Strategies to improve the aging, barrier and mechanical properties of chitosan, whey and wheat gluten protein films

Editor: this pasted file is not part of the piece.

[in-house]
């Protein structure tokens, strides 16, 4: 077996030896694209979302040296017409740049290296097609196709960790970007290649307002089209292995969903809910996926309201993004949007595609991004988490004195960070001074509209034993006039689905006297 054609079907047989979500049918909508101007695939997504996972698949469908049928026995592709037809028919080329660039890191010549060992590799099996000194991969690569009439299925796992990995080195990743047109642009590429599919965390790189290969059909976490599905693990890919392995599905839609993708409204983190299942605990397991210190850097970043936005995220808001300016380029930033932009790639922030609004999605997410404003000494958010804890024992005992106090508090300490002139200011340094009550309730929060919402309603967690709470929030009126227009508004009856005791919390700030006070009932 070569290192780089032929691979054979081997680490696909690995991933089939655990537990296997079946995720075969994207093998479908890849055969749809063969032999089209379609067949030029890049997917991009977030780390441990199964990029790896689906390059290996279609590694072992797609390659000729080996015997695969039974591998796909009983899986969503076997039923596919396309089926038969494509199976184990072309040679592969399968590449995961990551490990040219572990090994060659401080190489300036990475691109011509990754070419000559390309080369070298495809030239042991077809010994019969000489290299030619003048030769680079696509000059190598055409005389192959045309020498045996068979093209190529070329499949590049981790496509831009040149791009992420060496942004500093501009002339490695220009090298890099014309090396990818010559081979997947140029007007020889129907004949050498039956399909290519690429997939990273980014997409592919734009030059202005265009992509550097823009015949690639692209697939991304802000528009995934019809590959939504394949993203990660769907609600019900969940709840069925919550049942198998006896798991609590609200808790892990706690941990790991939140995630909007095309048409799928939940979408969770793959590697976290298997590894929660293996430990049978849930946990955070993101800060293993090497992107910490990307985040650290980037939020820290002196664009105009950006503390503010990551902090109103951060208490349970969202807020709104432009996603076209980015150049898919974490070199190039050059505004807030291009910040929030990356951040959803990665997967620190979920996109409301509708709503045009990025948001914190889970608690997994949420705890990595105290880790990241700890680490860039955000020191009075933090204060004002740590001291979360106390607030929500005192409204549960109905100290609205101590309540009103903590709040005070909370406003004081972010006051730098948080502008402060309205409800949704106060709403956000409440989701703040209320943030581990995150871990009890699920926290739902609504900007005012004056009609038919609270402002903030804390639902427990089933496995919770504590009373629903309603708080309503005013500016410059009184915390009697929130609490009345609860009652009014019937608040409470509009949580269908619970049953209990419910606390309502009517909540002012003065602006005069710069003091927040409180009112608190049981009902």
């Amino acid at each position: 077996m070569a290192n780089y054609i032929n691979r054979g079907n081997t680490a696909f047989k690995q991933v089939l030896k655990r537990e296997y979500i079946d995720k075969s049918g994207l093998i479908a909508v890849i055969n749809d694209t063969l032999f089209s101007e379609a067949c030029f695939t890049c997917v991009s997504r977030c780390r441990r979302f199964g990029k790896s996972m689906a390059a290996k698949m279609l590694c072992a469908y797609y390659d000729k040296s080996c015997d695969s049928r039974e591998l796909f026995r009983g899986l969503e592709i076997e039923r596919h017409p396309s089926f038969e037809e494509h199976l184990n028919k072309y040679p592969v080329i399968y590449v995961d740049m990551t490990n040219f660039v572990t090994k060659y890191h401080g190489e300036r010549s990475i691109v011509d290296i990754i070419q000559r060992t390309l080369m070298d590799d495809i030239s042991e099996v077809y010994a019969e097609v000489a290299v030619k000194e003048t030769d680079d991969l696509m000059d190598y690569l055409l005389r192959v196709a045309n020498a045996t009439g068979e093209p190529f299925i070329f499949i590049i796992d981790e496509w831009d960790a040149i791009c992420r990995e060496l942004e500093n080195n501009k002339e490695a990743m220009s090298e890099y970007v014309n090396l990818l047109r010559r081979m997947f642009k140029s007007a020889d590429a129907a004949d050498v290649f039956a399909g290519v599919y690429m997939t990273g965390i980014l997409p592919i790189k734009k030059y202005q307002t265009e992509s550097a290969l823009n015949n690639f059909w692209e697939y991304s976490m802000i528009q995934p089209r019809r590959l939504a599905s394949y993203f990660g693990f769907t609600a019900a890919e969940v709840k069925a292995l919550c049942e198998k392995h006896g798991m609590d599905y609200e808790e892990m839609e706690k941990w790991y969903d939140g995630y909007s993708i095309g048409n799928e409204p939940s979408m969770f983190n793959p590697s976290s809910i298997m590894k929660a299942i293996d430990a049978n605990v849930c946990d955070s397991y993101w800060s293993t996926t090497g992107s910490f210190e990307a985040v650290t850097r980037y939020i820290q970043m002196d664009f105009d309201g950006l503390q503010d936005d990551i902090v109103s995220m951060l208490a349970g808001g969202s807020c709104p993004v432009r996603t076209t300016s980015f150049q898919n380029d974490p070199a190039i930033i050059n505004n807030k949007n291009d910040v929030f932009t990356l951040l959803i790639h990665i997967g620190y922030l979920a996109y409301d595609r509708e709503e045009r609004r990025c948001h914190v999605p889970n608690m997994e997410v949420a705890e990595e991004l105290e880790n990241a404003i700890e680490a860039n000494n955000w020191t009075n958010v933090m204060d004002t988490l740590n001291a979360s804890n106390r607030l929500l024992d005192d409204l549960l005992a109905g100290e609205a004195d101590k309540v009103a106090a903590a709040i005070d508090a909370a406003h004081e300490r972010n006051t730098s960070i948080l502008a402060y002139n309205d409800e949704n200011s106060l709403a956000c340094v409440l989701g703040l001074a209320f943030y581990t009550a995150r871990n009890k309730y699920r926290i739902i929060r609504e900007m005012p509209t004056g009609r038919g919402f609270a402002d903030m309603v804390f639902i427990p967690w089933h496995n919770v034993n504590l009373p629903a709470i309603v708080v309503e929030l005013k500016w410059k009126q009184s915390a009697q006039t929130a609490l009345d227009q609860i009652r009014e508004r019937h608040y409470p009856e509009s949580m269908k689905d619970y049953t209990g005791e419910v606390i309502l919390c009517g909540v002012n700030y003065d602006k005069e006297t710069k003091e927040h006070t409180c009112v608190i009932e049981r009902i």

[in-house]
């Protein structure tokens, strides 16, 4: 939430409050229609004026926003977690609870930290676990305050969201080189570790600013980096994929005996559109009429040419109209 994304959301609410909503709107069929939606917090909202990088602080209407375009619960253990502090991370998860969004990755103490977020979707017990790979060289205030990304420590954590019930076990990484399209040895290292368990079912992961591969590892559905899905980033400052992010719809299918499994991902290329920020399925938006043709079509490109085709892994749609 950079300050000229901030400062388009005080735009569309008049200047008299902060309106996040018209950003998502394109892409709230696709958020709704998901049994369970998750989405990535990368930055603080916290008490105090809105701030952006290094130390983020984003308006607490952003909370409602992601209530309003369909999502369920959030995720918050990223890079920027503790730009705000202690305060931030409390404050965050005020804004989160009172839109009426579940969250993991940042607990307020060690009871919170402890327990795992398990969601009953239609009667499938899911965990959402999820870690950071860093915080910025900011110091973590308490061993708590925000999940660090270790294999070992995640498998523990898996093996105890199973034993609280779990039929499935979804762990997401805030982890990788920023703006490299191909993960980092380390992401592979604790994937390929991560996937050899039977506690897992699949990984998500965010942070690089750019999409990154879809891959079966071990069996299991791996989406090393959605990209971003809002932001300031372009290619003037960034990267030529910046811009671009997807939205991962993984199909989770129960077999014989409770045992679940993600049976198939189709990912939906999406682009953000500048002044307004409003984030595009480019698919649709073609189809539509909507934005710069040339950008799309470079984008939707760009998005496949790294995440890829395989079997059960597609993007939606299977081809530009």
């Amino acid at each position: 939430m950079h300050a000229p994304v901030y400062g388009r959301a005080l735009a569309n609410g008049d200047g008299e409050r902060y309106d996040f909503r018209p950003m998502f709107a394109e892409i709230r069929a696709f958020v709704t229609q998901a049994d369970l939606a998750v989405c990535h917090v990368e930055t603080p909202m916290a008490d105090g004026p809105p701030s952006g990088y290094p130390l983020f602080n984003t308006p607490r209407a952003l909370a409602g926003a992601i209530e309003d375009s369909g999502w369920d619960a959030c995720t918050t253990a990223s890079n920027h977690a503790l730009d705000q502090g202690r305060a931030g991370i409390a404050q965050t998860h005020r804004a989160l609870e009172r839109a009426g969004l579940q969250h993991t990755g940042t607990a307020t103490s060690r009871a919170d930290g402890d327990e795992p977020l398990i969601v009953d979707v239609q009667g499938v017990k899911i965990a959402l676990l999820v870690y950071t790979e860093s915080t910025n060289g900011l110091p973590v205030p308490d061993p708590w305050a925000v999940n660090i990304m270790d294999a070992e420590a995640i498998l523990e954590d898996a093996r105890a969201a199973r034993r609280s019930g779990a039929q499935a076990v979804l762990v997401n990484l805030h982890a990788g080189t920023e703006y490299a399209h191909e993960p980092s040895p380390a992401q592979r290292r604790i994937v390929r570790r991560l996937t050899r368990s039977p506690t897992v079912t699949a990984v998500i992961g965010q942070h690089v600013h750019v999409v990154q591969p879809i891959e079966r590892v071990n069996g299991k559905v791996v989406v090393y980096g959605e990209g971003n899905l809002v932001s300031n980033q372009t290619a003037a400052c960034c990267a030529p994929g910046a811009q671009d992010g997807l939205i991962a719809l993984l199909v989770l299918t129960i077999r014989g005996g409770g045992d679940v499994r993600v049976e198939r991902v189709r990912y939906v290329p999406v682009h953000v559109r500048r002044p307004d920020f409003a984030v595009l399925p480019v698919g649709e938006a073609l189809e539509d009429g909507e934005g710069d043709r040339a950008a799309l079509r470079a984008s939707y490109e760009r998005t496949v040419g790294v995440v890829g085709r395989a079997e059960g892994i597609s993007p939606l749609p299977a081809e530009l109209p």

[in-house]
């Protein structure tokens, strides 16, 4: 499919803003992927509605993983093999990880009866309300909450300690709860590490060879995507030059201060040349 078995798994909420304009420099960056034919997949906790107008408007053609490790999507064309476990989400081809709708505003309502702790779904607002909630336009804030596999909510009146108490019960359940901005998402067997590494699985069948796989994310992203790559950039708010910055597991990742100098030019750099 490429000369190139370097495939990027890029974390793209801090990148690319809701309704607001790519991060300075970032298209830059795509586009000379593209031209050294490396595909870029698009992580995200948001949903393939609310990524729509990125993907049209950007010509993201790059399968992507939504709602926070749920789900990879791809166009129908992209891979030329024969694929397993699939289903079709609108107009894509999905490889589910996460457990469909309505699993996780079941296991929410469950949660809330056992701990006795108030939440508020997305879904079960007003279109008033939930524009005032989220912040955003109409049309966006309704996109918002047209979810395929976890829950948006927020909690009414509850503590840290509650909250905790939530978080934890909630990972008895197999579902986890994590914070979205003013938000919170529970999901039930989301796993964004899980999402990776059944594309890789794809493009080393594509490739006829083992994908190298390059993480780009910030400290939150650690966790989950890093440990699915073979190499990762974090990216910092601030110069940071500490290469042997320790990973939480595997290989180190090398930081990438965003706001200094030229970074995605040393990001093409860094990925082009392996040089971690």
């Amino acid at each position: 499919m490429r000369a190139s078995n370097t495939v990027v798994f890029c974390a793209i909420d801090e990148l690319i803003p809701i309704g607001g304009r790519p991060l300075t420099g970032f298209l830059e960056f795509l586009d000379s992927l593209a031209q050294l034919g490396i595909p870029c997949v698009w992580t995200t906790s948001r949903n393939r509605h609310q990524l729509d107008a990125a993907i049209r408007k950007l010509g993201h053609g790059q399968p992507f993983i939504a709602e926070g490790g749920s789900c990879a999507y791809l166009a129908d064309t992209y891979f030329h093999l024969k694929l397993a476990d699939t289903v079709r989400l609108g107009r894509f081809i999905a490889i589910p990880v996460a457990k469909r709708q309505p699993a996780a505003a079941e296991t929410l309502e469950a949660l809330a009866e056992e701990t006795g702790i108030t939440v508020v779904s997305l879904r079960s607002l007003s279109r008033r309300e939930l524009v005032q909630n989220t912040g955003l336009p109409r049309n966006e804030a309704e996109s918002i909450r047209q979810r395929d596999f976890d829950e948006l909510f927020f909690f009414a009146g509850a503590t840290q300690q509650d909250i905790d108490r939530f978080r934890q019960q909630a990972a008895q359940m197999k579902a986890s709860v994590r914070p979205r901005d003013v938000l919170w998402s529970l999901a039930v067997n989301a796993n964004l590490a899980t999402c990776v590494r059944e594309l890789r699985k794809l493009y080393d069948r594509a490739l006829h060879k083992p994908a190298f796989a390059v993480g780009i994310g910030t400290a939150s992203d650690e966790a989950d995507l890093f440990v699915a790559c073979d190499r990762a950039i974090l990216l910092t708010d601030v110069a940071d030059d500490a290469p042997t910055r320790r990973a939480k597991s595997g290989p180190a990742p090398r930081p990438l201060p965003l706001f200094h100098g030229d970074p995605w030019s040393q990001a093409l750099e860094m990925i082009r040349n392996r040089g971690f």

Abstract: Chitosan, Whey Protein Isolate (WPI) and vital wheat gluten (WG) are three biomaterials that have quite promising properties for packaging purposes. They have good film forming properties and good gas barrier properties in dry conditions. Moreover, because they are produced from industrial waste of food processing, they offer an ecological advantage over polymers made from petroleum. However, their physicochemical characteristics still must be improved for them to be of commercial interest for the food packaging industry. The purpose of this work was to study different strategies aiming to improve the water resistance and aging properties of these polymers, which are some of the key disadvantages of these materials.The produced solution cast chitosan and WPI films were characterised with scanning electron microscopy (SEM), density measurements and thermogravimetry. The water vapour transmission rate was determined at a relative humidity of 11%. In the first part, mechanical properties of solid films and seals were assessed by tensile testing. WG film’s tensile properties and oxygen and water vapour permeabilities were measured as a function of aging time. The changes in the protein structure were determined by infrared spectroscopy and size-exclusion high-performance liquid chromatography and the film structure was revealed by optical and scanning electron microscopy. Gluten-clay nanocomposites were characterised by tensile testing, X-ray diffraction and transmission electron microscopy.The incorporation of a hydrophobic biodegradable polymer, poly ( ?-caprolactone), PCL, in both chitosan and whey protein, yielded a significant decrease in water vapour transmission rate. It was observed that a certain amount of the PCL particles were ellipsoidal in chitosan and fibrous in WPI. The obtained data also indicated that the particle shape had an important influence in the water vapour transmission rate.In the second part, the aging properties of WG films, plasticized with glycerol and cast from water/ethanol solutions with pH=4 or pH=11 were investigated. WG films made from alkaline solutions were mechanically more time-stable than the acidic ones, the latter being initially very ductile but turning brittle towards the end of the aging period. The protein solubility measurements indicated that the protein structure of the acidic films was initially significantly less aggregated than the in basic films. During aging the acidic films lost more mass than the basic films through slow evaporation of volatiles (water/ethanol) and through migration of glycerol to the paper support. The oxygen permeability was also lower for the basic films.In the last part, the properties of new and aged glycerol-plasticized WG films at acidic and basic conditions containing ?4.5 wt% natural or quaternary-ammonium-salt-modified montmorillonite were studied. Films of WG with montmorillonite were possible to produce by solution casting. The aging rate of acidic and basic films was unaffected by the incorporation of clay. However, the large reduction in water vapour permeability for most systems suggested that the clay sheets were evenly distributed within the films. The film prepared from basic solution and containing natural clay was almost completely exfoliated as revealed by transmission electron microscopy and X-ray diffraction. The best water vapour barrier properties were obtained by using modified clay.
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